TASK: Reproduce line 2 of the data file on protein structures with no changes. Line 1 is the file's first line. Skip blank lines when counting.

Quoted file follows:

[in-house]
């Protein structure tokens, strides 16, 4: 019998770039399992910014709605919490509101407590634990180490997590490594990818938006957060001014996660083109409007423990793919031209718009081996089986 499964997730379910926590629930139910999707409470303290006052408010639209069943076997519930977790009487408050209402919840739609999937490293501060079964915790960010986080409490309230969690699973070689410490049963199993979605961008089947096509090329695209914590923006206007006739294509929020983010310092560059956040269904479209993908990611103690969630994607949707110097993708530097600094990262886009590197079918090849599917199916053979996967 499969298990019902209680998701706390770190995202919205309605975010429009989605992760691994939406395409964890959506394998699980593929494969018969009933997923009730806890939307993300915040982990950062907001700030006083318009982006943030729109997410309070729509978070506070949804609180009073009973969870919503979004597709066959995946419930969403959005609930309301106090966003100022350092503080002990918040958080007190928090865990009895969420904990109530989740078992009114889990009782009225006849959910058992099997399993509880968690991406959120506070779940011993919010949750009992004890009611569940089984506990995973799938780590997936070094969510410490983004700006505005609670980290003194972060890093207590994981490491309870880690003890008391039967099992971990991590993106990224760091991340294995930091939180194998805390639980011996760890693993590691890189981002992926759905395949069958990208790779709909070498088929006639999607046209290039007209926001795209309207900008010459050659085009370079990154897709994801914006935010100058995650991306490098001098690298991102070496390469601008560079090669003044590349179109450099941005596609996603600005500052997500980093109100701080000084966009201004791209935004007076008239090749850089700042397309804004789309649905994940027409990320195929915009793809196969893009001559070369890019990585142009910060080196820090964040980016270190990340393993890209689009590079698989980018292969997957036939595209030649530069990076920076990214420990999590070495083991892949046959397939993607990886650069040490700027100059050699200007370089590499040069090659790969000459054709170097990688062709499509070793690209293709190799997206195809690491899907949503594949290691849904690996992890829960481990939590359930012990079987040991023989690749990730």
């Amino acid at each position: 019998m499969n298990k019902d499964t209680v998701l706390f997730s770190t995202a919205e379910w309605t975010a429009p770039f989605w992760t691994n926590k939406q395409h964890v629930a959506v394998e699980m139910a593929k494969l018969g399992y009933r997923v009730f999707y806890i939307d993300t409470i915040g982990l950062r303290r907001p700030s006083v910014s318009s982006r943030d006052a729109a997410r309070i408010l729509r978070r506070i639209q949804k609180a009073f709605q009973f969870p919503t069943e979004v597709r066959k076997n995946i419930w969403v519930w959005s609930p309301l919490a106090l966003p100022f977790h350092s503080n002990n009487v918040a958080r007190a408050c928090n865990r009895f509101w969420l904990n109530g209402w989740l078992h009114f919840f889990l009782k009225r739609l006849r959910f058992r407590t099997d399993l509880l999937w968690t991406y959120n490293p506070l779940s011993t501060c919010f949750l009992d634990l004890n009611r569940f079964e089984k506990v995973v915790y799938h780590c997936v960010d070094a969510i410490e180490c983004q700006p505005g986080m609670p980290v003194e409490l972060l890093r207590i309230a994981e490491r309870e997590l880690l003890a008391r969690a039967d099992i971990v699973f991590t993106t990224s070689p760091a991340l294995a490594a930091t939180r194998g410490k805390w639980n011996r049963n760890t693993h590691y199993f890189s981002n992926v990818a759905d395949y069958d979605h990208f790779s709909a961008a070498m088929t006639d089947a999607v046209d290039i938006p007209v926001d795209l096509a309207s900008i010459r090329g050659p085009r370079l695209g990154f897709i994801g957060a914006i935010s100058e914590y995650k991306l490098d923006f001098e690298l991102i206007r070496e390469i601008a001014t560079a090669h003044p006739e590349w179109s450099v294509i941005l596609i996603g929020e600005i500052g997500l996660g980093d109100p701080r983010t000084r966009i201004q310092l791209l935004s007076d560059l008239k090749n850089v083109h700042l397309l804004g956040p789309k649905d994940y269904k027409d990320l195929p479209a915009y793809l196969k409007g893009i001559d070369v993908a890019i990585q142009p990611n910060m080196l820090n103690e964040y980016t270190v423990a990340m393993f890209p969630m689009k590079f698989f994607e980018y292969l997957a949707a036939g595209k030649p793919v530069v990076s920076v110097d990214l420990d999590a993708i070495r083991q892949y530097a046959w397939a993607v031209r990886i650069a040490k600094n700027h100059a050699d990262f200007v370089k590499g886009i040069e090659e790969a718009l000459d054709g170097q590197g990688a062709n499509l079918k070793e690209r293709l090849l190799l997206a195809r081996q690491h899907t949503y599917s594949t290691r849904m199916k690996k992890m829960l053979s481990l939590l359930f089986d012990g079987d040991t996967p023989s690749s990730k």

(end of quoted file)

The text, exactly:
């Protein structure tokens, strides 16, 4: 019998770039399992910014709605919490509101407590634990180490997590490594990818938006957060001014996660083109409007423990793919031209718009081996089986 499964997730379910926590629930139910999707409470303290006052408010639209069943076997519930977790009487408050209402919840739609999937490293501060079964915790960010986080409490309230969690699973070689410490049963199993979605961008089947096509090329695209914590923006206007006739294509929020983010310092560059956040269904479209993908990611103690969630994607949707110097993708530097600094990262886009590197079918090849599917199916053979996967 499969298990019902209680998701706390770190995202919205309605975010429009989605992760691994939406395409964890959506394998699980593929494969018969009933997923009730806890939307993300915040982990950062907001700030006083318009982006943030729109997410309070729509978070506070949804609180009073009973969870919503979004597709066959995946419930969403959005609930309301106090966003100022350092503080002990918040958080007190928090865990009895969420904990109530989740078992009114889990009782009225006849959910058992099997399993509880968690991406959120506070779940011993919010949750009992004890009611569940089984506990995973799938780590997936070094969510410490983004700006505005609670980290003194972060890093207590994981490491309870880690003890008391039967099992971990991590993106990224760091991340294995930091939180194998805390639980011996760890693993590691890189981002992926759905395949069958990208790779709909070498088929006639999607046209290039007209926001795209309207900008010459050659085009370079990154897709994801914006935010100058995650991306490098001098690298991102070496390469601008560079090669003044590349179109450099941005596609996603600005500052997500980093109100701080000084966009201004791209935004007076008239090749850089700042397309804004789309649905994940027409990320195929915009793809196969893009001559070369890019990585142009910060080196820090964040980016270190990340393993890209689009590079698989980018292969997957036939595209030649530069990076920076990214420990999590070495083991892949046959397939993607990886650069040490700027100059050699200007370089590499040069090659790969000459054709170097990688062709499509070793690209293709190799997206195809690491899907949503594949290691849904690996992890829960481990939590359930012990079987040991023989690749990730």